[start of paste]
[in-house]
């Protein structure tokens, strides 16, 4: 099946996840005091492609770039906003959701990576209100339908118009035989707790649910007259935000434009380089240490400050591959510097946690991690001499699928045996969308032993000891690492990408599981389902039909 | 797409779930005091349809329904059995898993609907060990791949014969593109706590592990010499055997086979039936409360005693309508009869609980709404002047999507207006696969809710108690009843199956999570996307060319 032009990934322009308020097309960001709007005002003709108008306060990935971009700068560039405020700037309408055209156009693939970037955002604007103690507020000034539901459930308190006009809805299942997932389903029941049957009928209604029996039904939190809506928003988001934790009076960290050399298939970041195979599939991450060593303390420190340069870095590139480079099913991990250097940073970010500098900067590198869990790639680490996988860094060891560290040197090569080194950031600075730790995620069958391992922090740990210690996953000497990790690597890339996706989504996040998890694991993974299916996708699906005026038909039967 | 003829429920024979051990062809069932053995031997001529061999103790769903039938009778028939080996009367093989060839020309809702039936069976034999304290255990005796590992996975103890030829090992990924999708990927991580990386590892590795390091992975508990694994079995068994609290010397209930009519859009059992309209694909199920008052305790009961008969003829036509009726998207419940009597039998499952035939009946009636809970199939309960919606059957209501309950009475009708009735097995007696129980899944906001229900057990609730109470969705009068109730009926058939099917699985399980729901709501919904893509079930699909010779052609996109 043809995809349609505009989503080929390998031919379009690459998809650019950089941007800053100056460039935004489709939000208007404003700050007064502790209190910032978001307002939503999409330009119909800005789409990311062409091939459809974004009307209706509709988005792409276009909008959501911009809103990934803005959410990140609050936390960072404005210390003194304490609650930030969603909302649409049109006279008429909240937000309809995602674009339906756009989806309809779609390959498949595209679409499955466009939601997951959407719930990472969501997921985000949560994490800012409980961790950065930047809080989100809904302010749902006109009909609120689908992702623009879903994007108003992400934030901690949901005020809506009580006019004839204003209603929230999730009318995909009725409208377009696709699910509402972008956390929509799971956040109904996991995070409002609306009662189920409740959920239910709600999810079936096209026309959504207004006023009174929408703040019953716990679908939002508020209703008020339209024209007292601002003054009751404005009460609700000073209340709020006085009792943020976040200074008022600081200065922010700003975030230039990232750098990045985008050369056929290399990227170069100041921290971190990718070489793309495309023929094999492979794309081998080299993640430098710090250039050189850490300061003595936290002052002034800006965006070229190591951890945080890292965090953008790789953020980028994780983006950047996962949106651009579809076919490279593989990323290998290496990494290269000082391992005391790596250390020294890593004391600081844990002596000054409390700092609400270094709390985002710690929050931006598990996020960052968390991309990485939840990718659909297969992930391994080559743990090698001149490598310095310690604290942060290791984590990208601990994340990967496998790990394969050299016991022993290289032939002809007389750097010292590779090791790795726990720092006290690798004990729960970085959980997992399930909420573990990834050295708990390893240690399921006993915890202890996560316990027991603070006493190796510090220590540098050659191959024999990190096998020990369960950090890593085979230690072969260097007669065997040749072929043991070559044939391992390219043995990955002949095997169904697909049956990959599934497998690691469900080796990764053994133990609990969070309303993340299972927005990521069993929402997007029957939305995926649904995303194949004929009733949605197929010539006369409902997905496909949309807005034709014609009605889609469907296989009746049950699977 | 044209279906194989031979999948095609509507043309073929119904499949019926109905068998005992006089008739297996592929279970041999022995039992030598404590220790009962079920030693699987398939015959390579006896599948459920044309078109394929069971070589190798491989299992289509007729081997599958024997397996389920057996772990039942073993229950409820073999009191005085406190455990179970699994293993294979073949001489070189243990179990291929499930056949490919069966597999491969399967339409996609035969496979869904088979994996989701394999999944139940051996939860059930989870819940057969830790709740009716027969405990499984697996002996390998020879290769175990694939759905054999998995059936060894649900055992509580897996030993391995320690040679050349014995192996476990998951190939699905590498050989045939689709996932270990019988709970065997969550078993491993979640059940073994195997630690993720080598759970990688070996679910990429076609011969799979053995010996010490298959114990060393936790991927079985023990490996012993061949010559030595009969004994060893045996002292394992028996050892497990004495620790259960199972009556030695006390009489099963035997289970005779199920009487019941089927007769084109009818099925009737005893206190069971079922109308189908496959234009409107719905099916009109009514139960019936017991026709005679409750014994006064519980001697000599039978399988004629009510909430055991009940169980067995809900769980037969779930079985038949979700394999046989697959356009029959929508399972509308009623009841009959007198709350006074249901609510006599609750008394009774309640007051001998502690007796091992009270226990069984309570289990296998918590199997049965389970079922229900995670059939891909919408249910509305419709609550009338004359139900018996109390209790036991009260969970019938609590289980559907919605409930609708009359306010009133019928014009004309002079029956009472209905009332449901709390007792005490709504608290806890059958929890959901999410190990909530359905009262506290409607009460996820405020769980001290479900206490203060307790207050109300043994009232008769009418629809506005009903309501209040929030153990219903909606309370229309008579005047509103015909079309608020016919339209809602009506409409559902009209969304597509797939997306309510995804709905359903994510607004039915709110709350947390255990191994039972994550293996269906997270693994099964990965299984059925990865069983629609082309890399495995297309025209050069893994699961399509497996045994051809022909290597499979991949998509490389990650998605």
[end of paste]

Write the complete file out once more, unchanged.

[in-house]
């Protein structure tokens, strides 16, 4: 099946996840005091492609770039906003959701990576209100339908118009035989707790649910007259935000434009380089240490400050591959510097946690991690001499699928045996969308032993000891690492990408599981389902039909 | 797409779930005091349809329904059995898993609907060990791949014969593109706590592990010499055997086979039936409360005693309508009869609980709404002047999507207006696969809710108690009843199956999570996307060319 032009990934322009308020097309960001709007005002003709108008306060990935971009700068560039405020700037309408055209156009693939970037955002604007103690507020000034539901459930308190006009809805299942997932389903029941049957009928209604029996039904939190809506928003988001934790009076960290050399298939970041195979599939991450060593303390420190340069870095590139480079099913991990250097940073970010500098900067590198869990790639680490996988860094060891560290040197090569080194950031600075730790995620069958391992922090740990210690996953000497990790690597890339996706989504996040998890694991993974299916996708699906005026038909039967 | 003829429920024979051990062809069932053995031997001529061999103790769903039938009778028939080996009367093989060839020309809702039936069976034999304290255990005796590992996975103890030829090992990924999708990927991580990386590892590795390091992975508990694994079995068994609290010397209930009519859009059992309209694909199920008052305790009961008969003829036509009726998207419940009597039998499952035939009946009636809970199939309960919606059957209501309950009475009708009735097995007696129980899944906001229900057990609730109470969705009068109730009926058939099917699985399980729901709501919904893509079930699909010779052609996109 043809995809349609505009989503080929390998031919379009690459998809650019950089941007800053100056460039935004489709939000208007404003700050007064502790209190910032978001307002939503999409330009119909800005789409990311062409091939459809974004009307209706509709988005792409276009909008959501911009809103990934803005959410990140609050936390960072404005210390003194304490609650930030969603909302649409049109006279008429909240937000309809995602674009339906756009989806309809779609390959498949595209679409499955466009939601997951959407719930990472969501997921985000949560994490800012409980961790950065930047809080989100809904302010749902006109009909609120689908992702623009879903994007108003992400934030901690949901005020809506009580006019004839204003209603929230999730009318995909009725409208377009696709699910509402972008956390929509799971956040109904996991995070409002609306009662189920409740959920239910709600999810079936096209026309959504207004006023009174929408703040019953716990679908939002508020209703008020339209024209007292601002003054009751404005009460609700000073209340709020006085009792943020976040200074008022600081200065922010700003975030230039990232750098990045985008050369056929290399990227170069100041921290971190990718070489793309495309023929094999492979794309081998080299993640430098710090250039050189850490300061003595936290002052002034800006965006070229190591951890945080890292965090953008790789953020980028994780983006950047996962949106651009579809076919490279593989990323290998290496990494290269000082391992005391790596250390020294890593004391600081844990002596000054409390700092609400270094709390985002710690929050931006598990996020960052968390991309990485939840990718659909297969992930391994080559743990090698001149490598310095310690604290942060290791984590990208601990994340990967496998790990394969050299016991022993290289032939002809007389750097010292590779090791790795726990720092006290690798004990729960970085959980997992399930909420573990990834050295708990390893240690399921006993915890202890996560316990027991603070006493190796510090220590540098050659191959024999990190096998020990369960950090890593085979230690072969260097007669065997040749072929043991070559044939391992390219043995990955002949095997169904697909049956990959599934497998690691469900080796990764053994133990609990969070309303993340299972927005990521069993929402997007029957939305995926649904995303194949004929009733949605197929010539006369409902997905496909949309807005034709014609009605889609469907296989009746049950699977 | 044209279906194989031979999948095609509507043309073929119904499949019926109905068998005992006089008739297996592929279970041999022995039992030598404590220790009962079920030693699987398939015959390579006896599948459920044309078109394929069971070589190798491989299992289509007729081997599958024997397996389920057996772990039942073993229950409820073999009191005085406190455990179970699994293993294979073949001489070189243990179990291929499930056949490919069966597999491969399967339409996609035969496979869904088979994996989701394999999944139940051996939860059930989870819940057969830790709740009716027969405990499984697996002996390998020879290769175990694939759905054999998995059936060894649900055992509580897996030993391995320690040679050349014995192996476990998951190939699905590498050989045939689709996932270990019988709970065997969550078993491993979640059940073994195997630690993720080598759970990688070996679910990429076609011969799979053995010996010490298959114990060393936790991927079985023990490996012993061949010559030595009969004994060893045996002292394992028996050892497990004495620790259960199972009556030695006390009489099963035997289970005779199920009487019941089927007769084109009818099925009737005893206190069971079922109308189908496959234009409107719905099916009109009514139960019936017991026709005679409750014994006064519980001697000599039978399988004629009510909430055991009940169980067995809900769980037969779930079985038949979700394999046989697959356009029959929508399972509308009623009841009959007198709350006074249901609510006599609750008394009774309640007051001998502690007796091992009270226990069984309570289990296998918590199997049965389970079922229900995670059939891909919408249910509305419709609550009338004359139900018996109390209790036991009260969970019938609590289980559907919605409930609708009359306010009133019928014009004309002079029956009472209905009332449901709390007792005490709504608290806890059958929890959901999410190990909530359905009262506290409607009460996820405020769980001290479900206490203060307790207050109300043994009232008769009418629809506005009903309501209040929030153990219903909606309370229309008579005047509103015909079309608020016919339209809602009506409409559902009209969304597509797939997306309510995804709905359903994510607004039915709110709350947390255990191994039972994550293996269906997270693994099964990965299984059925990865069983629609082309890399495995297309025209050069893994699961399509497996045994051809022909290597499979991949998509490389990650998605």